Too much (attempted) finesse: The centerpiece of the Caps offensive defense has traditionally been Mike Green. In Green’s relative absence this season, due to injury, Denis Wideman has more than stepped up, and in doing so is putting up career numbers. Carlson struggled at times this year, but is on track to match his offensive output last year. Orlov made the jump from Hershey to the Caps in part because of his puck moving ability and shows flashes of brilliance between rookie stumbles. Meanwhile, Hamrlick, traditionally a solid puck mover is experiencing a career worst on the offensive side. (And, to demonstrate the Caps heavy propensity to this kind of player, one need only look at the injured Tom Poti as well)

Not enough experienced grit to round it out: Alzner (23) is the only other regular as part of a six-man corps. Schultz (25) and the veteran Erskine (31) round out the depth but their usage is sporadic, at best, despite being more of the traditional stay-at-home style D-men.

Some stats mask how big the problem with the defense really is. Take, for example, blocked shots. As a team they are among the top ten in the league and 4 d-men rank in the top 30 individually (Hamrlick, Alzner, Carlson & Wideman). Then, consider, they are dead in the middle of the pack for shots given up on goal (~30), despite being in the top ten for lowest goals scored against per game average. If it weren’t for the blocked shots, the Caps would probably lead the league in goals against through no fault of the goalie. The blocked shots, albeit it helpful to the other defensive stats, mask the actual problems on defense: controlling the offensive attack of the opposing team. The Caps aren’t built to prevent attacking offenses from gaining the defensive zone, nor are they built to neutralize the attack one the zone is gained. Thus, blocking shots becomes a team-wide last resort for staving off a full onslaught of the goalie. Eventually, a blocked shot will result in an injury – something the Caps can ill-afford.

On top of all that, for a offence minded defense, right now they just don’t score, or assist on scoring nearly enough to help overcome the deficit they present a defenders to begin with. Just like at center, as much as the Caps want to build from within (5 of the 8 are Caps products), that big, shutdown d-man just isn’t coming from the system in the short term.

Goaltending underperformance

Granted, the goalies on the Caps have been hung out to dry for years due to a lack of a big blue line and overall team defensive responsibility, but this was supposed to be the season that was going to change.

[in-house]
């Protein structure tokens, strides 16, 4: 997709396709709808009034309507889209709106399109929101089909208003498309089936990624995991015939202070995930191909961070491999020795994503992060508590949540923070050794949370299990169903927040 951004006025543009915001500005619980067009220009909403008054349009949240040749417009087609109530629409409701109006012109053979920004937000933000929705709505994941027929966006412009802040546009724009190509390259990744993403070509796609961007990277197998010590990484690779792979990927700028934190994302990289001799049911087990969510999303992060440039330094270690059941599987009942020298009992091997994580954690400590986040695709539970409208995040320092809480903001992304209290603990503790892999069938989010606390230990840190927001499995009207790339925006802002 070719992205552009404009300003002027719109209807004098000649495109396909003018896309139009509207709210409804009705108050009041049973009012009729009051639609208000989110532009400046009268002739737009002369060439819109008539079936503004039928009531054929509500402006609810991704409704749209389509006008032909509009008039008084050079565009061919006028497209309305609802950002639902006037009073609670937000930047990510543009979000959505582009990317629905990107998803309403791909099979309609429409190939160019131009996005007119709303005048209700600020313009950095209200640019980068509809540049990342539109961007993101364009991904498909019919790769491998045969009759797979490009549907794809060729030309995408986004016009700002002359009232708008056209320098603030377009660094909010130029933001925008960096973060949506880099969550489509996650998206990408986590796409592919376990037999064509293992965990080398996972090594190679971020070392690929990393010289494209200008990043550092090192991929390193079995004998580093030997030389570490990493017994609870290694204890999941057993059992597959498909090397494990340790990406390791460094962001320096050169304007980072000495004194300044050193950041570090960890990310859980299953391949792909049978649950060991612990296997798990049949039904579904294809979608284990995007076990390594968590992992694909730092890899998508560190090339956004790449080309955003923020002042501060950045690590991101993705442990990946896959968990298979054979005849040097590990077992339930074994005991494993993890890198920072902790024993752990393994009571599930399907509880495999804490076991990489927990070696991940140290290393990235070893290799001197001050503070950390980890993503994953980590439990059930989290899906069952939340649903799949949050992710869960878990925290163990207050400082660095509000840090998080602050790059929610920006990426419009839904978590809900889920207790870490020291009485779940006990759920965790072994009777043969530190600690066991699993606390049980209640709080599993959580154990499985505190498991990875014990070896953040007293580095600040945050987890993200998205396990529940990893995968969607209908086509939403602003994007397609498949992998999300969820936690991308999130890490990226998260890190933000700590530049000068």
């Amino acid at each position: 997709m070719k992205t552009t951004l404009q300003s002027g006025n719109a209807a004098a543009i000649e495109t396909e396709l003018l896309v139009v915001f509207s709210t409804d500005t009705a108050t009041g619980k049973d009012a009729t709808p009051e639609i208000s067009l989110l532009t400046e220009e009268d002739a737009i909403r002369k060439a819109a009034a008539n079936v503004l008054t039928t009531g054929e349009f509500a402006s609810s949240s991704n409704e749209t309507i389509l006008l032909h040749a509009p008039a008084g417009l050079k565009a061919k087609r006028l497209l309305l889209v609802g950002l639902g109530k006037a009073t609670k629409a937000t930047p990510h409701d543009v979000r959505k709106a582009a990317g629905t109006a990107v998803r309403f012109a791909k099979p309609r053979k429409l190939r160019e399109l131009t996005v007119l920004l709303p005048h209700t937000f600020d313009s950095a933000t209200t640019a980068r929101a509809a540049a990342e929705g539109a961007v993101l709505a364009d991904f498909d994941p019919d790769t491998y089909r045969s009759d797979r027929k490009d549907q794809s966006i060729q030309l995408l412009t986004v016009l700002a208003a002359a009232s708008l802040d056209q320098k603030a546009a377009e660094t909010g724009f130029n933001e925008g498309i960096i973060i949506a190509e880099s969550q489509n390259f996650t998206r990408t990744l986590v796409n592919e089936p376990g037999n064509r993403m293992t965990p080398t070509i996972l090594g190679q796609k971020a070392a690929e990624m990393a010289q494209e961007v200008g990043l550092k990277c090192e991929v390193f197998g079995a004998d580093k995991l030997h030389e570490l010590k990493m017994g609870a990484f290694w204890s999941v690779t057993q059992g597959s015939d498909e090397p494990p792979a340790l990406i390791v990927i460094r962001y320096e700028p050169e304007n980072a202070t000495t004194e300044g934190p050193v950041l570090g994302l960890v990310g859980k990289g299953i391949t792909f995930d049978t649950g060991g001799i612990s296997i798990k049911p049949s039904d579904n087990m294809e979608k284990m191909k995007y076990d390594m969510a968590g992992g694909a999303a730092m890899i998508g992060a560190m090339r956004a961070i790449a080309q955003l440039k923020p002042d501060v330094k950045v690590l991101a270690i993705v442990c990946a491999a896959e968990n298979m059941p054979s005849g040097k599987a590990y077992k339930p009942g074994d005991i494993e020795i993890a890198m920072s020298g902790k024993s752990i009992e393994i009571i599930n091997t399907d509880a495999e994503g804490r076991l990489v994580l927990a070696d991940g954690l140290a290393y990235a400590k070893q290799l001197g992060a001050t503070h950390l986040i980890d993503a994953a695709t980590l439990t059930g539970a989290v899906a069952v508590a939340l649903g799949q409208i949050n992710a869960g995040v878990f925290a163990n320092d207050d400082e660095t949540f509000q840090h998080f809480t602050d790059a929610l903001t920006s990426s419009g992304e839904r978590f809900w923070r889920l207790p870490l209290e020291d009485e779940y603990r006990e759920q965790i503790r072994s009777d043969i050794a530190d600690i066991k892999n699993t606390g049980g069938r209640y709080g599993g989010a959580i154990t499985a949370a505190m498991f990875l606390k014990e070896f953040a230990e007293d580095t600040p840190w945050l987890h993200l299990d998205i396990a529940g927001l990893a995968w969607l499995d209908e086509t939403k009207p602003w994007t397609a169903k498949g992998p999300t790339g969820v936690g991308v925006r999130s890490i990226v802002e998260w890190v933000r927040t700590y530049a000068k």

Vokoun was widely regarded as a top five starting goalie in the league, particularly because he was playing on such a bad Florida Panters team the last few years. He didn’t land a long-term starting contract probably because of his age and he turned down offers for more money on other teams for the chance to win it all with the Caps. Since then his bargain basement contract by playing mostly like a bargain basement goalie at times.

Nuevirth looked to be the undisputed starting goalie when Varlomov was dealt in the off-season only to have countryman Vokoun come in to close it down between the pipes. Nuevy is young so it wasn’t a surprise a vet was brought in and this looked like an especially good pairing to have. Unfortunately, it hasn’t turned out that was, as Nuevy at times looks like he’s regressed from his play a year ago when he took the reigns of starting goalie from the injured Varly.

Holtby also feels very disappointing this year, and not just his few call ups to the big club. His time in Hershey as the heir apparent to the spot that opens next year upon Vokouns expected departure has looked more like a wake up call to shop around for Voks replacement rather than pre-maturally bring Holtby up full time.

Everyone knows you cannot win without a goalie. They set the tone for how the rest of the team performs. The best of them can carry a team on their own and the worst of them can sink it single handedly. Right now the Caps goalies are as much at fault in the lack of success as anyone and carry the additional weight of the hype surround them going into the season.

The Offense gets a Zero

The recent 5-0 loss to the floundering Carolina Hurricanes is a glaring example of the season in microcosm. Even during their opening flurry of wins to begin the season scoring was at a premium, and continues to be a challenge.

Presently the Goals Total and Goals Per Game Average were both dead middle of the pack, then again, shots on goal was in the bottom third of the league; all stats they led in in previous seasons. This is driven by only one player in the top 20 for scoring, Ovechkin, and the next closest being Semin and Brower barely breaking the top 100. Of course, you can’t score if you don’t shoot and perenial league leader Ovechkin barely cracks the top ten for attempts, followed by Laich and Chimaira barely breaking the top 100. They aren’t helping one another out, either. The injured Backstrom continues to lead the team in assists, and no Caps appearing in the top 25 for the league (the closest active is Wideman). The resulting points totals demonstrate how dismal it really is, only Ovechkin makes the top 50, barely.

There are lots of reasons for lower scoring, but all of them are excuses and none of them singularly explains where the scoring went.

Three reasons for the failure